Probing before production

featured-probingThere’s many steps to producing a compelling video.  The very first step you take should be to ask yourself why you are making the video.  The answers to this question and the ones below will determine a lot of factors.

If you selling services or a product, you’ll need to keep the length under two minutes.  Perhaps you are making a video to inspire people to donate to your organization for a worthy cause.  In that case you’ll want to juxtapose the urgency of your cause with the success stories due to past support received.  If you have a proven record of great customer service or 5-star reviews of your product, you’ll definitely want to employ powerful customer testimonials in your video.

Below are the first five questions I ask to get a better understanding of the business we will be featuring and the video message.  A good production company will want to, at least, know the answers to these questions before going into production.  If you can answer these questions on your own first, you’re ready to searching for a production company.

  1. For which audience is the video intended?  Identifying your audience will help you with your creative elements.  It will also influence color, music and the voice-over gender.  If creating an ad on social sites, it will also help you target an ad demographic.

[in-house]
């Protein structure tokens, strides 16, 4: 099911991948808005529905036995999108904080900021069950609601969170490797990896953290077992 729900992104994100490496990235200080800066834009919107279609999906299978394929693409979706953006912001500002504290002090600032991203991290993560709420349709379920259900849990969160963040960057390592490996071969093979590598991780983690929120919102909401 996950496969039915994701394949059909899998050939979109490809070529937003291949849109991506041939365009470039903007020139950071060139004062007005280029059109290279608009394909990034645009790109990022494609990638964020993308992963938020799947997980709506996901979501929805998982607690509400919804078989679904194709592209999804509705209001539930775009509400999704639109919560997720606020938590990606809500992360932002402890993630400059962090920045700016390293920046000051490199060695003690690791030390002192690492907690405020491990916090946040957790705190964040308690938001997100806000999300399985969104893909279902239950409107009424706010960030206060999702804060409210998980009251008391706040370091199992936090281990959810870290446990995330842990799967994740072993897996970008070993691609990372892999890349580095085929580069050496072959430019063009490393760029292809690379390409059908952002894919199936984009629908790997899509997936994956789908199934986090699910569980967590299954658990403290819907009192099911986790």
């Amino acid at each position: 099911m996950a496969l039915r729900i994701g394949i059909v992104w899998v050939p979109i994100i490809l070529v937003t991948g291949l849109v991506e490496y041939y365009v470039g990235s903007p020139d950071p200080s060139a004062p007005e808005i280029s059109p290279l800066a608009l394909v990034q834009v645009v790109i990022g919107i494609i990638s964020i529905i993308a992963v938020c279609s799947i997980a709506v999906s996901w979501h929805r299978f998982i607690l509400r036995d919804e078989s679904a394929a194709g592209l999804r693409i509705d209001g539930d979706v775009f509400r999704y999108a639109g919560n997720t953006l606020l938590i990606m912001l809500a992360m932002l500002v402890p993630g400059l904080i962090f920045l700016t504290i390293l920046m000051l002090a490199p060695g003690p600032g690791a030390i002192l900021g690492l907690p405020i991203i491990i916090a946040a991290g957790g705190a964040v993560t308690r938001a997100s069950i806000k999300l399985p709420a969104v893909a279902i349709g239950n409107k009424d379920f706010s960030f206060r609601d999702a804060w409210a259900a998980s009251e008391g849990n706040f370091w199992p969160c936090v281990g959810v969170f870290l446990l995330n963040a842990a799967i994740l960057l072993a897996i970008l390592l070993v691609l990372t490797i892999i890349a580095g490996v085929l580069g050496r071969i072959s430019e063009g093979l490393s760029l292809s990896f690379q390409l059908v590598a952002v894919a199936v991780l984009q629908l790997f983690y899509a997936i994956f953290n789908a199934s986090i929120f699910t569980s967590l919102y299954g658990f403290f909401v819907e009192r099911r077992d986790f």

2. What are the compelling aspects about the story?  Video, is storytelling. Determining a compelling aspect about your business allows your audience the opportunity to learn specifics about you and your business.
  3. What do you feel separates your business from your competitors?  What should people know about you that would make them choose you over of a competitor?
  4. Is there a face of the business tied into the brand (i.e. Papa John, Frank Perdue, Kernel Sanders)?  If there is a face of the business and it’s part of the company brand, you should consider featuring them in the video.
  5. Who can best testify about your business?  No one can argue with an honest customer testimonial, but remember that testimonials do not only have to be given by customers.  You should consider the customer, employee and CEO perspective.  Testimonials are used to drive home specific points regarding all aspects of the business.  For example, when discussing the construction of an outdoor classroom for a school in Haddonfield, NJ, the message was more effective when including testimonials from not just the students, but also the teachers, the Principal and even the builder.

Depending on the project scope, there are other questions to answer like budget restrictions, custom animation, using arial or stock footage, etc. In any case, if you start with these five questions, you are more than halfway to completing your pre-production.

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